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Alleged Trauma

Every now and again I come across a fantastic article the warrants posting here; I recently came across one in Splice Today by my old philosophy professor Dr. Crispin Sartwell from back in my Penn State days which, I thought, was pretty insightful. Be edified.

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The government isn’t required to intervene in your relationship with your mom.

It seems that his lawyers’ arguments will not, as you might expect, turn on Phillips’s right to practice his religion, or right not to be forced to violate his religion, but on his right to free expression. The man is a serious baker: his operation is the “Masterpiece Cakeshop,” and he considers cakes his art. The argument, according to The New York Times, is likely to turn on whether, in the practice his art, he can be forced to express a message he repudiates.

But whatever the defense strategy, I take it as a general principle that there should be very broad protections for conscientious objection on religious or moral grounds. I think, for example, that pacifists shouldn’t be forced to drop Agent Orange on peasant villages. I think doctors whose religion or moral beliefs prohibit abortion should under no circumstances be forced to perform one. I don’t think you should be forced, say, to Tweet views you disagree with. I don’t think you should be forced to vote for a particular candidate. These last two strike me as obvious. The principle is the same.

Ask yourself this question: In human history, which has created worse problems, refusal of the demands of the state, or capitulation to it in the face of one’s own moral or religious misgivings? The latter has been the cause of death of hundreds of millions of people. The former hasn’t. You may have to overcome your little scruples in order to shoot people in an unjust war or participate in genocide. Avoiding such insane moral disasters requires a principle respecting the individual conscience, specifically on matters that most people or the government regard as obvious and settled.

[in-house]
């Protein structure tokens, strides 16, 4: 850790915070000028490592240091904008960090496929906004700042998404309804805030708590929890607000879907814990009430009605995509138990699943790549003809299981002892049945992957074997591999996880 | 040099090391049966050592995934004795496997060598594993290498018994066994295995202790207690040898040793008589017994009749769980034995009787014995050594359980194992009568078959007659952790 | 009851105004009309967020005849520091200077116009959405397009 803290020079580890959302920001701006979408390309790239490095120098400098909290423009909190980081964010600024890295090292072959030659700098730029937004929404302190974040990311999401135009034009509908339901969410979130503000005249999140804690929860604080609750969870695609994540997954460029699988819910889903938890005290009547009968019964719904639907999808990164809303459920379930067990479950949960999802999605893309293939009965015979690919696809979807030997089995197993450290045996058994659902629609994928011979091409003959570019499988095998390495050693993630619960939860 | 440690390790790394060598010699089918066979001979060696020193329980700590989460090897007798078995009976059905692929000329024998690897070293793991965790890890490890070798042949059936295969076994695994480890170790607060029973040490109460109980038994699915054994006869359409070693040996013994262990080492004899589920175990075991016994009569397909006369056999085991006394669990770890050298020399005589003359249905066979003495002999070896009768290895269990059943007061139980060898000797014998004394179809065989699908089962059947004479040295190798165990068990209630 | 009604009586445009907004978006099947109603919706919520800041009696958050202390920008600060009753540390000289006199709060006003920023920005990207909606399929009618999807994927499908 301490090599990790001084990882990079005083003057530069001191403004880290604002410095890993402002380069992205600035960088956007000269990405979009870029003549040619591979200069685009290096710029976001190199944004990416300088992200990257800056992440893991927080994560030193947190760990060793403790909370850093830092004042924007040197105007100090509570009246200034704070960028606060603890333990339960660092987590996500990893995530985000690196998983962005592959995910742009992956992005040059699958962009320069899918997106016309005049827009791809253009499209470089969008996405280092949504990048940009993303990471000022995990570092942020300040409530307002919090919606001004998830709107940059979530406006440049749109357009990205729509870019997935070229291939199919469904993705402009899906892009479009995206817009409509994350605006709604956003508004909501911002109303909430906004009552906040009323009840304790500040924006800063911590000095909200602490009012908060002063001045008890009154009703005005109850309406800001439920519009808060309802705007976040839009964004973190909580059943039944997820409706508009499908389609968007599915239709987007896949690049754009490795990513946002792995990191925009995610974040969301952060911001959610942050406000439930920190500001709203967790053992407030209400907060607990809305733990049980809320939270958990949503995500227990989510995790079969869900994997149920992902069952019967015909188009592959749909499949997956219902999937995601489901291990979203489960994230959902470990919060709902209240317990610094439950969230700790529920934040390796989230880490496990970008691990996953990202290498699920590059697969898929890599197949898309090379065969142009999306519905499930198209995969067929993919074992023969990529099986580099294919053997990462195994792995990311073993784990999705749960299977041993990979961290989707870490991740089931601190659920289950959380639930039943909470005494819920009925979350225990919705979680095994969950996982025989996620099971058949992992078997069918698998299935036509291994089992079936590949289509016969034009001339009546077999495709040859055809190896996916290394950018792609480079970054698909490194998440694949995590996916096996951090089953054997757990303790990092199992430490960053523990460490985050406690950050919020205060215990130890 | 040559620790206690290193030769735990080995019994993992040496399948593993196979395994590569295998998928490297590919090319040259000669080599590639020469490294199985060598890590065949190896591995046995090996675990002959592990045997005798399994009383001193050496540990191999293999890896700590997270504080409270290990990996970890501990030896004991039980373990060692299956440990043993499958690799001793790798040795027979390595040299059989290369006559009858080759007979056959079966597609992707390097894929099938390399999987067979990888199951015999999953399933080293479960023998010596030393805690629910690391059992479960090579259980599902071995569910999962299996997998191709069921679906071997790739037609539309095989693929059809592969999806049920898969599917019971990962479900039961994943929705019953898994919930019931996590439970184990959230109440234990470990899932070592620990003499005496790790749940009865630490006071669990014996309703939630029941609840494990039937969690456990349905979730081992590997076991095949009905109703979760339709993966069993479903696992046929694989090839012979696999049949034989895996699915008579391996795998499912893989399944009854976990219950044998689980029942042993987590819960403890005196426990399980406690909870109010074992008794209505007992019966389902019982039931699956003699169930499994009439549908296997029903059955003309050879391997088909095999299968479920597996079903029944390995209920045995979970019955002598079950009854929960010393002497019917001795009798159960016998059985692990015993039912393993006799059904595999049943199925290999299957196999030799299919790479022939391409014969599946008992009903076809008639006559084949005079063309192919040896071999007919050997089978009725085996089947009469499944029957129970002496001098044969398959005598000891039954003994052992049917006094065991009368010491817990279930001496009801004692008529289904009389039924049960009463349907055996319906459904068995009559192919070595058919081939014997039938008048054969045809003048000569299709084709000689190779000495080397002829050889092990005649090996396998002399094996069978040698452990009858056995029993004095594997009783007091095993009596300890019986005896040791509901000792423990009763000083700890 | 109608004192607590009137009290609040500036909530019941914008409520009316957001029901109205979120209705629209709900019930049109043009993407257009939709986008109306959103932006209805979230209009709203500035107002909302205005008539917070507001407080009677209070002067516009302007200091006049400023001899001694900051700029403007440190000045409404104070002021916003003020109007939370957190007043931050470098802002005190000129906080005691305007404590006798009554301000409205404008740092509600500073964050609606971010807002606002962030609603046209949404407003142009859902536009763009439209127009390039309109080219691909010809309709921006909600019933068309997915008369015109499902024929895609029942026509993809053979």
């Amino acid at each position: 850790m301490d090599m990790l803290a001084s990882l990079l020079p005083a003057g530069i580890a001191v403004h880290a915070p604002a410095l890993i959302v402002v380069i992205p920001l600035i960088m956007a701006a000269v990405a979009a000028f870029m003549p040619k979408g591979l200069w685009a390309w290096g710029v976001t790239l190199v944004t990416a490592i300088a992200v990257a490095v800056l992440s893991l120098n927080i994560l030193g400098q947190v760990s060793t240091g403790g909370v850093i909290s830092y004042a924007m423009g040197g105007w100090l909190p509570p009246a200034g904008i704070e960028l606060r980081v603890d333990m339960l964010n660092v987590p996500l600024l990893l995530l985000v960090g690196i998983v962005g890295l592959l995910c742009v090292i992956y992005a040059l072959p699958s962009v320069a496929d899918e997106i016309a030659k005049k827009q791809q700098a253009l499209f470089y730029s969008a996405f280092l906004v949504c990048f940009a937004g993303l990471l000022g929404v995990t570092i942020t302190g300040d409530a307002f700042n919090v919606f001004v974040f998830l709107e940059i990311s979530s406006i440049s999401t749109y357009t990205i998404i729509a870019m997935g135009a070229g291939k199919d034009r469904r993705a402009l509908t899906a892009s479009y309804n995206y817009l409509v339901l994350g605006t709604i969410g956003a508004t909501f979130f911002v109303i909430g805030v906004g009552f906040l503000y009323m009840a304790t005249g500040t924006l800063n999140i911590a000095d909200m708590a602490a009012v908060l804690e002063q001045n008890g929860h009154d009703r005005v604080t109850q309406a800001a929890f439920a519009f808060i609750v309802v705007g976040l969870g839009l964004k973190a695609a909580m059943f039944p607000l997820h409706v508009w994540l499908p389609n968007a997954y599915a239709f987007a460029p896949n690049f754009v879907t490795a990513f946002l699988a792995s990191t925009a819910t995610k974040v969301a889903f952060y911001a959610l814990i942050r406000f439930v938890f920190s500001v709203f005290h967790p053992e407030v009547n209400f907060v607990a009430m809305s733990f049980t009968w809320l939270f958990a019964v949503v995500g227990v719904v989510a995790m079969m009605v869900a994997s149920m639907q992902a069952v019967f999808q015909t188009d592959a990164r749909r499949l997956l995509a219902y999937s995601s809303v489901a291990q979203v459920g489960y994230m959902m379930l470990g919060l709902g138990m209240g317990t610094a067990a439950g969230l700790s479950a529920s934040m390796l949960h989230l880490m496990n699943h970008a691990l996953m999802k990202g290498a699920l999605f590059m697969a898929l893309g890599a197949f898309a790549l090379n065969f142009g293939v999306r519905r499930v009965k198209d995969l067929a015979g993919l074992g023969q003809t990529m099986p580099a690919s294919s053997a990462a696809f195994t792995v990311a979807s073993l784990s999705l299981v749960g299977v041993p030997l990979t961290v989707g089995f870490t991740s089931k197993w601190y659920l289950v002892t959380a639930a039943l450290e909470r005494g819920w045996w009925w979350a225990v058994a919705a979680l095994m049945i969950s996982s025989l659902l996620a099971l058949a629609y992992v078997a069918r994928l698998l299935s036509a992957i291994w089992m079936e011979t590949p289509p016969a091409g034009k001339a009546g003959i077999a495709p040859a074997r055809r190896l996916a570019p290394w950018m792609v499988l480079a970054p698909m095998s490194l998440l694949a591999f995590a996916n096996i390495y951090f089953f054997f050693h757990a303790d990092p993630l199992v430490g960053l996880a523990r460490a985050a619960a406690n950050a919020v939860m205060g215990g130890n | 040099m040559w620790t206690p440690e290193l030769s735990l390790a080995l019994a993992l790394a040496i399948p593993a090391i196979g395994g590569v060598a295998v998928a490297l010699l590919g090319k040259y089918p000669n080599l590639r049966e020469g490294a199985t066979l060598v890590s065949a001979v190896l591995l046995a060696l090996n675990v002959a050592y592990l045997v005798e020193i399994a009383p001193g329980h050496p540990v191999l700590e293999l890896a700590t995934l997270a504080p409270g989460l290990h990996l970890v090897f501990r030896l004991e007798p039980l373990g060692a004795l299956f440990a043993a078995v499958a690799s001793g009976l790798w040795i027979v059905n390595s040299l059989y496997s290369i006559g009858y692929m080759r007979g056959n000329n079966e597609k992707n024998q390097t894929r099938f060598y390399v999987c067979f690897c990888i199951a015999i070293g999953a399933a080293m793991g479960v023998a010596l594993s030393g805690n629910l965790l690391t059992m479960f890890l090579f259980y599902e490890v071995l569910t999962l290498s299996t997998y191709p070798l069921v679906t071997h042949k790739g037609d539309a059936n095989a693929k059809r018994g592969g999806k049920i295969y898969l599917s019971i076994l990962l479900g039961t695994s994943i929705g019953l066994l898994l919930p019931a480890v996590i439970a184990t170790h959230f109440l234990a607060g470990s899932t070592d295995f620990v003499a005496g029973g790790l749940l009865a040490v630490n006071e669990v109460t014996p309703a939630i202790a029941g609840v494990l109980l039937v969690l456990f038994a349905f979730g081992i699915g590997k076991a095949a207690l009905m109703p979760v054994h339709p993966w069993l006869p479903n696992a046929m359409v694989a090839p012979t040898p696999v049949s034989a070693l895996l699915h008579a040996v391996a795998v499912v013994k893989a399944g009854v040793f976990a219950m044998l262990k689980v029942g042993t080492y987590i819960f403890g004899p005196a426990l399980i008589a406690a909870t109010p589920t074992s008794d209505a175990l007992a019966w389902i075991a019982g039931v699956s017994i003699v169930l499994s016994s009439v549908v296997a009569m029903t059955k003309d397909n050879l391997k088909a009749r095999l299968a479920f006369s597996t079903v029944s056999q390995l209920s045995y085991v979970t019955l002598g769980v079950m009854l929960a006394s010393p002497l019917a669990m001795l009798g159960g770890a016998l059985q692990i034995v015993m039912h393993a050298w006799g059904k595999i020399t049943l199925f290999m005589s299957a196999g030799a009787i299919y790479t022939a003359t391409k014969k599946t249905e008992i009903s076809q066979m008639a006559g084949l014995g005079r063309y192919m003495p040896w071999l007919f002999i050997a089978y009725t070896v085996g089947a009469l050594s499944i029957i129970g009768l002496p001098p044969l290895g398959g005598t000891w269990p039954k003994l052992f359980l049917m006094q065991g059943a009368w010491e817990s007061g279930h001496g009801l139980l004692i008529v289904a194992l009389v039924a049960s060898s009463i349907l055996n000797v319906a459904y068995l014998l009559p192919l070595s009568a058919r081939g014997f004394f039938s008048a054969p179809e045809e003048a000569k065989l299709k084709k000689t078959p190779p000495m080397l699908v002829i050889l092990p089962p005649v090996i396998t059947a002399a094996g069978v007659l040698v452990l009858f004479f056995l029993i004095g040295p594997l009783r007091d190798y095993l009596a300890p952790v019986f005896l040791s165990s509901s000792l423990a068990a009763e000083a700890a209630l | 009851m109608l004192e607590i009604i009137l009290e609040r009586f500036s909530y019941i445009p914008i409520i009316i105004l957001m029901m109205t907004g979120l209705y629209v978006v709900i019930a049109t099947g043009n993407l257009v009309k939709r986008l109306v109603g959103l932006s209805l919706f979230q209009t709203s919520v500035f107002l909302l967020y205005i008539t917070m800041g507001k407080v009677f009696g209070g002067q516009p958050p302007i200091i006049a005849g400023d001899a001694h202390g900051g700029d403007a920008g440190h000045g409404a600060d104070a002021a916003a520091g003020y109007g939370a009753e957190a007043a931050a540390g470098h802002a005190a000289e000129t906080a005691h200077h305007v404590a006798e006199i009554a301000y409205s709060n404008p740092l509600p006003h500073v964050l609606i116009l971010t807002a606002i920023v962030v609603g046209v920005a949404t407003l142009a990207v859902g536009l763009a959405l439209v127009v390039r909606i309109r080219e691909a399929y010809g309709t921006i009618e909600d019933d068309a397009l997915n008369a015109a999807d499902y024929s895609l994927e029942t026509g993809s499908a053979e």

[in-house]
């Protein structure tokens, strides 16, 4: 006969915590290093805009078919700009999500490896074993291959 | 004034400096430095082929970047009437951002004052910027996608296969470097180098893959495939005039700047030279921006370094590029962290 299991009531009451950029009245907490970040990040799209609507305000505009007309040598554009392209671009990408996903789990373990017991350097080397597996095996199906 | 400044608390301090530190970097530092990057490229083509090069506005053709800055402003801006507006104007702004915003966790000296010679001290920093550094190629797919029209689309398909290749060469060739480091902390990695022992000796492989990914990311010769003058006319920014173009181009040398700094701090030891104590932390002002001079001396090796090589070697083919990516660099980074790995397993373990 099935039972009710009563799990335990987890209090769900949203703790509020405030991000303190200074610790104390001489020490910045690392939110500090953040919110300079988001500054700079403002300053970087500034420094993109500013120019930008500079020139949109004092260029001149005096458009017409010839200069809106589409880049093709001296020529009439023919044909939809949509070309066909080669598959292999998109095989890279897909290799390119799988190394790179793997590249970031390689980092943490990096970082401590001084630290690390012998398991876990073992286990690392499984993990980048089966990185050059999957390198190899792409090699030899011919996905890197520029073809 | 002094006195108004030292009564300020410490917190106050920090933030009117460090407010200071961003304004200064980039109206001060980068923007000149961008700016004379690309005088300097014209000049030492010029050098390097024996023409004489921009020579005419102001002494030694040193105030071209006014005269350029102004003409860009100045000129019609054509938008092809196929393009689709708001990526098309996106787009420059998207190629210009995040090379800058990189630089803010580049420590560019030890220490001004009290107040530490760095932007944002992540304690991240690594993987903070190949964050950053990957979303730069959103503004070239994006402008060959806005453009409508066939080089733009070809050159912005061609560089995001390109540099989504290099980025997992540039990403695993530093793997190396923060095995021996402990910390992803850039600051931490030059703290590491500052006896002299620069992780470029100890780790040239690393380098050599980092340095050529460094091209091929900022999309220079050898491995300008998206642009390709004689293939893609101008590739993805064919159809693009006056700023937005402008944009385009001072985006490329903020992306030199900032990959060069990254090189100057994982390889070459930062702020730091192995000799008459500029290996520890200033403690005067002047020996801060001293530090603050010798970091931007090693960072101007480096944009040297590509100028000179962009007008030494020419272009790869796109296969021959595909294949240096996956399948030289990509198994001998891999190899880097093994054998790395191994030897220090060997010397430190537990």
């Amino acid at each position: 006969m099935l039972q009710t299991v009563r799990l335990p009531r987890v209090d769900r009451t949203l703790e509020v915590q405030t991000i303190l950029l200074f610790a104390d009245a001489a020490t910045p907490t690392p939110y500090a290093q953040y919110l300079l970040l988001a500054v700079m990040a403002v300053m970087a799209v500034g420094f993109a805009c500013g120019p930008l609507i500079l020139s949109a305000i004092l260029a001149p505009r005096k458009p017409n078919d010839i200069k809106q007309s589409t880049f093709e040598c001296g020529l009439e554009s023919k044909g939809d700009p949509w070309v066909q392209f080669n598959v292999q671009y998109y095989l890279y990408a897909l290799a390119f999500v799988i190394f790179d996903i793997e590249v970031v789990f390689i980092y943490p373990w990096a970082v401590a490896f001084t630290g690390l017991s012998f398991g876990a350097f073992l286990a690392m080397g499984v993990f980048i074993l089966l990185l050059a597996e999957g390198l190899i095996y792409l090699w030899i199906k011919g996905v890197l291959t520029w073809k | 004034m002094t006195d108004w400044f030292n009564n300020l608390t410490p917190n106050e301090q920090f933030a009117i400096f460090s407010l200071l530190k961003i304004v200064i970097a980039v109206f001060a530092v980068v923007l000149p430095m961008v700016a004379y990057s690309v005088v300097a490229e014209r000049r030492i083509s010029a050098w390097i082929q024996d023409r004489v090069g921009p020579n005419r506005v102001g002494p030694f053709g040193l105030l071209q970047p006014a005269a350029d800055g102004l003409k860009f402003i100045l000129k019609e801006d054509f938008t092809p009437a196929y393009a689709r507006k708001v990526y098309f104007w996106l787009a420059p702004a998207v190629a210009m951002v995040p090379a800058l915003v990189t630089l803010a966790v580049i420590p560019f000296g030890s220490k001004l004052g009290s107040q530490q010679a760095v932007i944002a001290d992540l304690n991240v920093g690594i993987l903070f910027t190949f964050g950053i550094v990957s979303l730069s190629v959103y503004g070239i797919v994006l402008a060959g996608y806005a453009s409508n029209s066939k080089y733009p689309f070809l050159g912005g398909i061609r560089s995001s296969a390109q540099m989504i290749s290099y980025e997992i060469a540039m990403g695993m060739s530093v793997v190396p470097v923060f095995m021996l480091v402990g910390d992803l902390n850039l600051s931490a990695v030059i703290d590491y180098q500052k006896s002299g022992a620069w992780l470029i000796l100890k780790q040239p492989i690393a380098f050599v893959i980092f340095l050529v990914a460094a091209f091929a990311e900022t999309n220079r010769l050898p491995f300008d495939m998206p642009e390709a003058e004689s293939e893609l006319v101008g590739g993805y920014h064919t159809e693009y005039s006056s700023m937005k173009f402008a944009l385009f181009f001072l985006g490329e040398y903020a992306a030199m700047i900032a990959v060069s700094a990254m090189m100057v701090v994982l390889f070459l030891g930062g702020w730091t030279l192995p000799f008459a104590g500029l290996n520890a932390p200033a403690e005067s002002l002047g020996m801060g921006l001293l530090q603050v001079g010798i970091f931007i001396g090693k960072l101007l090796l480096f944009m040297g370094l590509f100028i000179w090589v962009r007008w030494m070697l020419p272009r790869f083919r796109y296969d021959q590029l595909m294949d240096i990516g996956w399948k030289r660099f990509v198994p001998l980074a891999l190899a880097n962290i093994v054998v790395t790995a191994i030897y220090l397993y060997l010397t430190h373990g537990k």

Gay marriage isn’t genocide, and I don’t have any moral misgivings about it. But I think it brutalizes someone to force them to violate their own conscience; it’s a form of assault, a moral assault, an assault on the mind and on the spirit. At a minimum, I think you’d need to show that disastrous social effects would result from permitting people not to participate in order to justify something like that.

This sort of case is sometimes compared to Jim Crow segregation, and it’s against the law to refuse to serve someone in your private business on the grounds of race. And there is no denying that, as with race, there has been systematic and terrible discrimination against gay people, some of it enshrined into law, as in the Defense of Marriage Act.